This focus on the character and story – over certain details or focus of a particular moment – becomes a main way of Hobb’s story telling. Too be honest, I was a little sad to miss those training moments with Chade, and later on with Galen too. With Galen, we did receive a bit more detail than I was expecting – based on the story was being told – but it still only felt like we got a brief spark note of how things works, and that there was much more room to delve and stay focused on that one thing.
This may sound like a weak start to a 4 star book, but that is because you have not met Fitz. Normally, grazing over certain events and skimming on the details of some parts, would be a major deterrent for me, but taking time to explain them further, wouldn’t really have helped further Fitz’ character.
I loved Fitz. Incredibly empathetic, and like-able. Fitz starts off as a bastard who no one wants, and is forced to go live in the stables with horses and be taken care of by a man who he, Fitz, believes to have killed his dog – Fitz’ first friend. Life in court is hard being a bastard: people blame him for what happened to Prince Chivalry, and because of who he is, he will never be safe in life from enemies trying to assassinate him. His whole life, and through out this book, you can’t help be feel his pain, and want him to be happy. The only times when he seems happy, are when he was out with the local kids in town who have no idea who his identity it… they just call him “New Boy”. Those moments were my favorite – particularly the ones with Molly.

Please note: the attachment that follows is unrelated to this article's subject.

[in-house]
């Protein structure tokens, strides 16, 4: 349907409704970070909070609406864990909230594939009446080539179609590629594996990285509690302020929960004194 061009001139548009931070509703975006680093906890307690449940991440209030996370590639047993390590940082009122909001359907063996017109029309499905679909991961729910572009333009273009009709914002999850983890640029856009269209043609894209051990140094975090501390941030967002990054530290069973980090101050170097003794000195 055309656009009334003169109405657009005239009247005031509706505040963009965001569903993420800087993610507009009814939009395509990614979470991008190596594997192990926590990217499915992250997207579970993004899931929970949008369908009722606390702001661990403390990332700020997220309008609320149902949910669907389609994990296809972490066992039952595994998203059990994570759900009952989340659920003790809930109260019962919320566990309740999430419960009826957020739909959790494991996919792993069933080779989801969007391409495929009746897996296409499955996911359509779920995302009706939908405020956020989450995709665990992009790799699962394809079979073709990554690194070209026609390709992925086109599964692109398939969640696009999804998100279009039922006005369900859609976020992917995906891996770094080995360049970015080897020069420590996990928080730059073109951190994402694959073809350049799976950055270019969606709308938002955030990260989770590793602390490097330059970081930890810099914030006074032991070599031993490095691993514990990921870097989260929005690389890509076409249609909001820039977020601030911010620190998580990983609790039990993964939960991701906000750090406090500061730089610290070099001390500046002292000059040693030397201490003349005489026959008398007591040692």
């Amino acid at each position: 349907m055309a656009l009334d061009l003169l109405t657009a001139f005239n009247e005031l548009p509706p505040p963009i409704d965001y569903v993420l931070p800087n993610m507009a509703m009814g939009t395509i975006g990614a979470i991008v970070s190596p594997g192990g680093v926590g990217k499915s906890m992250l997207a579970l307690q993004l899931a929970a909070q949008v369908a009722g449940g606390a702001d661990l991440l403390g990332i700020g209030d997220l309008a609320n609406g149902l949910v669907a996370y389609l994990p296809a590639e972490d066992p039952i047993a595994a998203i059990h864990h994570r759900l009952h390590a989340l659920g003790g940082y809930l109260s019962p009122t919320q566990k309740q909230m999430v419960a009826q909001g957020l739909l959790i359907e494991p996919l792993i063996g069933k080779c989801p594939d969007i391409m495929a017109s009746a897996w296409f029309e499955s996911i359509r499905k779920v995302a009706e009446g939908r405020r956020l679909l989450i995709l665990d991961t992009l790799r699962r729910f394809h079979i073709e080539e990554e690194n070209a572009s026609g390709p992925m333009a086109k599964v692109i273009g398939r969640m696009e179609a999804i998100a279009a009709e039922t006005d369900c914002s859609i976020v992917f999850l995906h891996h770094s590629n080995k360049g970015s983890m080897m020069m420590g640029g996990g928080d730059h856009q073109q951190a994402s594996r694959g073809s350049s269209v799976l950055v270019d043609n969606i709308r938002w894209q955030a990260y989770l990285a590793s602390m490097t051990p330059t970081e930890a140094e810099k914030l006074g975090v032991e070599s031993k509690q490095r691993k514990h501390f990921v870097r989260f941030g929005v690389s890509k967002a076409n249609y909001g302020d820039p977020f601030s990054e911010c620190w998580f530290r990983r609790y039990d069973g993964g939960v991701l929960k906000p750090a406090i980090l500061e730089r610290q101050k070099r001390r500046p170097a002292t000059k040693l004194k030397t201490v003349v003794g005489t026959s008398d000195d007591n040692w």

Fitz’ life is what this story about: about how he is trying to find his place in court as a bastard, and doing his part help Prince Verity and King Regal fight off the Red-Ship Raiders and protect the kingdom.
There are also two cool magic systems. The first is that Fitz had the ability to connect and share thoughts and experience with animals; there other is thing called the The Skill – which reminded me of telepathy. The Skill is explained – but it feels like it still has a lot more to it than Fitz had told us. Also, the talking to animals is really only grazed on the surface, and we have no idea what it can be capable of. This is not a fault on the story telling, but because of Burrich who does everything in his power to prevent Fitz from using it.
((This series was a major influence of George R.R. Martin and A Song of Ice and Fire, right? Those of you who have read the series/watched the show will why I am asking this question))
As I have said, it felt like many details were left out and skimmed over, but how things ended in the court and with Red-Ship Raiders and The Fool (who I am beyond intrigued about), I get the feeling that these were not expanded on because we are waiting for later in the story.
Saying that, I really felt Assassin’s Apprentice had that book 1, set-up and introduction. Don’t take that as negative though, that’s just what it felt like. Definitely going to start up book 2 soon, and if you looking for a character focused fantasy, I’d check this one out if I was you.
Date Read: 11/08/15 - 11/15/15 Review Written: 11/20/15